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    Uzbekistan Goes Solar for Bitcoin, Kazakhstan Reduces Mining

    According to a presidential directive issued this week, Uzbekistan seeks to lure cryptocurrency miners away from coal by allowing the use of solar power inside the strictly regulated local sector. The government thinks charging miners a premium amount for electricity obtained from the main grid would speed their move towards solar energy.

    Additionally, the Central Asian country will waive income tax for both international and domestic crypto firms. Despite major power disruptions earlier this year, Uzbekistan hopes to stimulate growth in its indigenous crypto mining industry by making drastic changes.

    Sources say that local miners will have to pay double the price for electricity drawn from the regular energy system as a requirement. They may also incur additional fees if they mine during peak hours.

    Given the lack of official regulation, crypto mining operations across the nation must register with the new Uzbek National Agency for Prospective Projects. Uzbekistan authorized cryptocurrency trading in 2018, but there is presently just one approved exchange – this is where local crypto miners trade the digital assets they earn.

    The new regulatory framework would force cryptocurrency exchanges to conduct know-your-customer (KYC) checks on cryptocurrency dealers and preserve data for five years.

    Meanwhile, the new solar incentives will provide enough regulatory leeway to spur growth in the local industry. Indeed, the administration in Tashkent expects that the country’s crypto sector would construct and run its solar panels, relieving strain on the country’s ailing energy infrastructure.

    In terms of bitcoin mining, Uzbekistan is currently lagging behind Kazakhstan.

    The move to solar comes in response to power outages in Kazakhstan and neighboring Kyrgyzstan earlier this year, following a mass exodus of bitcoin miners from China to Kazakhstan following Beijing’s blanket ban in June.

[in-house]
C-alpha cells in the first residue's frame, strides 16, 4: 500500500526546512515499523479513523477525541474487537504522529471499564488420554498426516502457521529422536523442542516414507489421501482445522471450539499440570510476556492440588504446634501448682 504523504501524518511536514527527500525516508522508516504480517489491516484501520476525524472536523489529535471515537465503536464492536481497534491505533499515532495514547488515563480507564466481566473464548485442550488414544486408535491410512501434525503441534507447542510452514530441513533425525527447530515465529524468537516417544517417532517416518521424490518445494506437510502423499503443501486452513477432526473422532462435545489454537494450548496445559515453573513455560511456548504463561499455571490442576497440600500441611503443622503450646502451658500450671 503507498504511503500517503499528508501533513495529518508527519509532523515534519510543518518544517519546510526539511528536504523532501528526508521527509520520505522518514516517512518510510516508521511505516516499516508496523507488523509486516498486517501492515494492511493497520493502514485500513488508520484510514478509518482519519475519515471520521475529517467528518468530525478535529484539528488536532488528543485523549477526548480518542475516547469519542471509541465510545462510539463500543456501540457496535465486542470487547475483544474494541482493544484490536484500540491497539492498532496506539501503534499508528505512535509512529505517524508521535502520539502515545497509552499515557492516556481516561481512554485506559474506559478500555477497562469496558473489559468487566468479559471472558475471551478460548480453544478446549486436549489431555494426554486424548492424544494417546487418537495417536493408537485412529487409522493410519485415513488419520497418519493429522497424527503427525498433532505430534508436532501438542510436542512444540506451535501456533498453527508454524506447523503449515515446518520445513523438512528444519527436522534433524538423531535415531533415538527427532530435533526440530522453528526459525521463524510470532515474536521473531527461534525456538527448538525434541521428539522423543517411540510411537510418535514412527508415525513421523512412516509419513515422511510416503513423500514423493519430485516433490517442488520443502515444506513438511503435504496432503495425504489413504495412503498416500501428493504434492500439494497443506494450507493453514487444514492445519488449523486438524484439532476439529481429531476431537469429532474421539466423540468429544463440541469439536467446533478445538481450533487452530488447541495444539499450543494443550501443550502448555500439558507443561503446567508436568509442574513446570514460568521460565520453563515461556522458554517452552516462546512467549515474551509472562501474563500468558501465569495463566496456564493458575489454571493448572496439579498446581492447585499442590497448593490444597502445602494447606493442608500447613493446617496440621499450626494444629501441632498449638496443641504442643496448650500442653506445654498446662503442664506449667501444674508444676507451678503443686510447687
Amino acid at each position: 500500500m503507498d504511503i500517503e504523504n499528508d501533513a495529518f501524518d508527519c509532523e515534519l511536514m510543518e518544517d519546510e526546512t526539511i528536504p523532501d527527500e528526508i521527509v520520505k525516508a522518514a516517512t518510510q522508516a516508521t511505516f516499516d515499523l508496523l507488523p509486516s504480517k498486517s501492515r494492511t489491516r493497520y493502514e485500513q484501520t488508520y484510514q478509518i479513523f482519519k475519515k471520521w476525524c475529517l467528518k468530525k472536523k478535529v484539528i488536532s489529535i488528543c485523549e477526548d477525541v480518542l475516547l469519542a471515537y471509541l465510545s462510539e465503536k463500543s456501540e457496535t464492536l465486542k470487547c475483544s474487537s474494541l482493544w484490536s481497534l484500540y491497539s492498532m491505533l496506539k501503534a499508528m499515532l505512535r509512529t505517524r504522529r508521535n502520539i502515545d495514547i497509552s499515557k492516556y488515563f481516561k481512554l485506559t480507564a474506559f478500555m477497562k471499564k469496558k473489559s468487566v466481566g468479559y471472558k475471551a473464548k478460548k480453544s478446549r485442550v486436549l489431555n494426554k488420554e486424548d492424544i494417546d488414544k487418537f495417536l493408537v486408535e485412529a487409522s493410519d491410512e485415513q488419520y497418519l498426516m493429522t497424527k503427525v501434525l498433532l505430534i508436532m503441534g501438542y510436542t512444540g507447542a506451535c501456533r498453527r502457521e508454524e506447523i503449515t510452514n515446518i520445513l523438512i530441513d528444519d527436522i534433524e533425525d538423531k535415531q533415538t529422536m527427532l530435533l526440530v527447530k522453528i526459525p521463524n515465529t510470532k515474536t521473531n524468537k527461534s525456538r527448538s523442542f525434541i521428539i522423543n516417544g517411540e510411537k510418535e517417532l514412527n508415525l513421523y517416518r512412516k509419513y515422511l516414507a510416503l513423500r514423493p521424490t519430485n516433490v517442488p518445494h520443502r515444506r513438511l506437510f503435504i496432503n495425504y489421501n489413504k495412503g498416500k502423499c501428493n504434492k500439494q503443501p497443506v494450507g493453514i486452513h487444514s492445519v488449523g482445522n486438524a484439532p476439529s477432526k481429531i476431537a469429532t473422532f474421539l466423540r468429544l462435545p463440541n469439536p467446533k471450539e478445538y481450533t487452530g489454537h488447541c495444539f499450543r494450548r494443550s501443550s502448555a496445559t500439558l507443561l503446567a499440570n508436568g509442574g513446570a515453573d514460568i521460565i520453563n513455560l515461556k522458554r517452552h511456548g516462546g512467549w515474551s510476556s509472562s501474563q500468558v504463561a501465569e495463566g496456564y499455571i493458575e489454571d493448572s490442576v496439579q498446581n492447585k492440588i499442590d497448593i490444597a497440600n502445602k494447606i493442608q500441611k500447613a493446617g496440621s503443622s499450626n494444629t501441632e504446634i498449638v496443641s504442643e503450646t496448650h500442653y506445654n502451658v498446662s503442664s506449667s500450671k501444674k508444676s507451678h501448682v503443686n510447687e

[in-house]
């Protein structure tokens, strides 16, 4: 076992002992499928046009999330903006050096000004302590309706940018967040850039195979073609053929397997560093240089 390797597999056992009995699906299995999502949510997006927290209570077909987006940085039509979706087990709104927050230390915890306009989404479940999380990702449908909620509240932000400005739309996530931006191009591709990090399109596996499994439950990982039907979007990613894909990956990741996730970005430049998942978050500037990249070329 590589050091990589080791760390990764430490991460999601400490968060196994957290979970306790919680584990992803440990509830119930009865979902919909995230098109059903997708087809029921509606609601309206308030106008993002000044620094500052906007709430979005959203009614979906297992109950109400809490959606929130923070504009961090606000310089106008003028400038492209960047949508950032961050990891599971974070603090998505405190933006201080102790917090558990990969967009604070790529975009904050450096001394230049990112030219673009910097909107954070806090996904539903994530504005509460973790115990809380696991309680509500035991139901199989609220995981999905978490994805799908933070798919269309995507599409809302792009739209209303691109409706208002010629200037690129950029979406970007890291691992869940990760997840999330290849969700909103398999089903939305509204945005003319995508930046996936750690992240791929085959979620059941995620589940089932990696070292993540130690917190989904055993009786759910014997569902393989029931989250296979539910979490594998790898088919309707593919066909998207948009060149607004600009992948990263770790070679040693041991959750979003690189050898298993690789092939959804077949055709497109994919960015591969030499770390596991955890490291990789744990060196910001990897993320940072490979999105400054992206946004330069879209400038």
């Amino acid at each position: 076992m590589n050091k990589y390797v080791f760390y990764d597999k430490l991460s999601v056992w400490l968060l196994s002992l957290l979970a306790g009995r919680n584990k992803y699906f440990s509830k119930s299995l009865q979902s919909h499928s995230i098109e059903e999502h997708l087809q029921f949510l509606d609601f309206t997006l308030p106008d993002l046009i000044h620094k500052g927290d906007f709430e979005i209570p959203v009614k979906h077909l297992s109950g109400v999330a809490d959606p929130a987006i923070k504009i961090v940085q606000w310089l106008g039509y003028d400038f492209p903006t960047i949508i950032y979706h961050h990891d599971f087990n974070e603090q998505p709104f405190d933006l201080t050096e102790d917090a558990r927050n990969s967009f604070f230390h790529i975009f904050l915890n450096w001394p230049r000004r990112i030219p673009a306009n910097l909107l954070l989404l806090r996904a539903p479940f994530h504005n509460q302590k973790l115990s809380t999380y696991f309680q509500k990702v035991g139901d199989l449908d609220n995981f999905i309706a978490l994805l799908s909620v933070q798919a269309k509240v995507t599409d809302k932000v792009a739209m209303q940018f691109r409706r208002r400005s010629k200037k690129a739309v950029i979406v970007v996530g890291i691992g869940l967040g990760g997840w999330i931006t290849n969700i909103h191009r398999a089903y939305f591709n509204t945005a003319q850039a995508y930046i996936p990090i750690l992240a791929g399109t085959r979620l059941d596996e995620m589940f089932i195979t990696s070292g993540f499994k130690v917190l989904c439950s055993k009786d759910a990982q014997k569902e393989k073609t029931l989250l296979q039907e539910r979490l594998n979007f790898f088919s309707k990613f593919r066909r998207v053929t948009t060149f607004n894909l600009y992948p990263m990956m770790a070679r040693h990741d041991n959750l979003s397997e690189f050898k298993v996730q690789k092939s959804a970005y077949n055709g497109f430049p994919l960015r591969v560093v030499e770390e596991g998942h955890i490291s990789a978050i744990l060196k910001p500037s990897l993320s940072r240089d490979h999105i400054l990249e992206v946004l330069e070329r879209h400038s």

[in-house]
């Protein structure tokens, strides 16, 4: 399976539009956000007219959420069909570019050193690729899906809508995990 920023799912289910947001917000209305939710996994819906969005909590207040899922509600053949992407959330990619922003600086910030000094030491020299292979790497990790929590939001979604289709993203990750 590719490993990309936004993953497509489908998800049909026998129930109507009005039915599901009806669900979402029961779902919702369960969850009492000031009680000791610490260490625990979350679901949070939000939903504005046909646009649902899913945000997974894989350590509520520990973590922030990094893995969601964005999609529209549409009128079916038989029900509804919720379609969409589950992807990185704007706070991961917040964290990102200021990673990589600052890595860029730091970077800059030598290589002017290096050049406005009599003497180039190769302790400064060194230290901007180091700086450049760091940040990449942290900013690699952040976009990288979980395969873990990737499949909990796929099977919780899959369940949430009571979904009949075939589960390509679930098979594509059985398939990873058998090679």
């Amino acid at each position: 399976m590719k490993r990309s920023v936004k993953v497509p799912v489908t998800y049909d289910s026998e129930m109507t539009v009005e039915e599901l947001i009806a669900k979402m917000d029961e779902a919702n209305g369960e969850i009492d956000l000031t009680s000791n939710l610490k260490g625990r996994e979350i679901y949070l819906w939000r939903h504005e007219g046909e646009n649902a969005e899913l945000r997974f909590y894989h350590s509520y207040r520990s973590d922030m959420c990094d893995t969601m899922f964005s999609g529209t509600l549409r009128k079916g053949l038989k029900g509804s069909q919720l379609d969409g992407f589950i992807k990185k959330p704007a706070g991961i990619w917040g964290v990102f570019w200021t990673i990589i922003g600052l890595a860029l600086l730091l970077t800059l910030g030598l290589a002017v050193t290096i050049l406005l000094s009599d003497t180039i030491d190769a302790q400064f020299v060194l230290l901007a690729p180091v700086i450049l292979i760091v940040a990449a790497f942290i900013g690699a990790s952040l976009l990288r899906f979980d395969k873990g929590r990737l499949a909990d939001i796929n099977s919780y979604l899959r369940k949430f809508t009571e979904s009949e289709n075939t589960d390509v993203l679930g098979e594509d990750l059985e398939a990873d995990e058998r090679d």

Kazakhstan’s energy system, which also serves Uzbekistan and Kyrgzstan’s business and residential sectors, was severely harmed. The disrupted supply of electricity, heat, and gas led officials to blame crypto miners for the surge in energy use. Kazakhstan has now modified cryptocurrency mining rules by requiring miners to submit quarterly reports.

    The registration and reporting requirements for those minting digital currencies have been extended by an order issued by Kazakhstan’s minister of digital development, Bagdat Musin. Individual entrepreneurs and legal firms intending to mine cryptocurrency must inform officials at least 30 days before beginning operations, according to the paper. The same goes for businesses and people who provide services to them.

    Cryptocurrency miners are required to submit information like their company’s name, registration number, contact information, bank account information, and IP addresses. They must also detail their mining facilities’ energy requirements, projected investments, and staff numbers.

    Kazakhstan’s government has updated the registration criteria for crypto mining individuals and businesses. The new rules come as a crackdown on the mining sector, where an influx of miners has been blamed for power outages.

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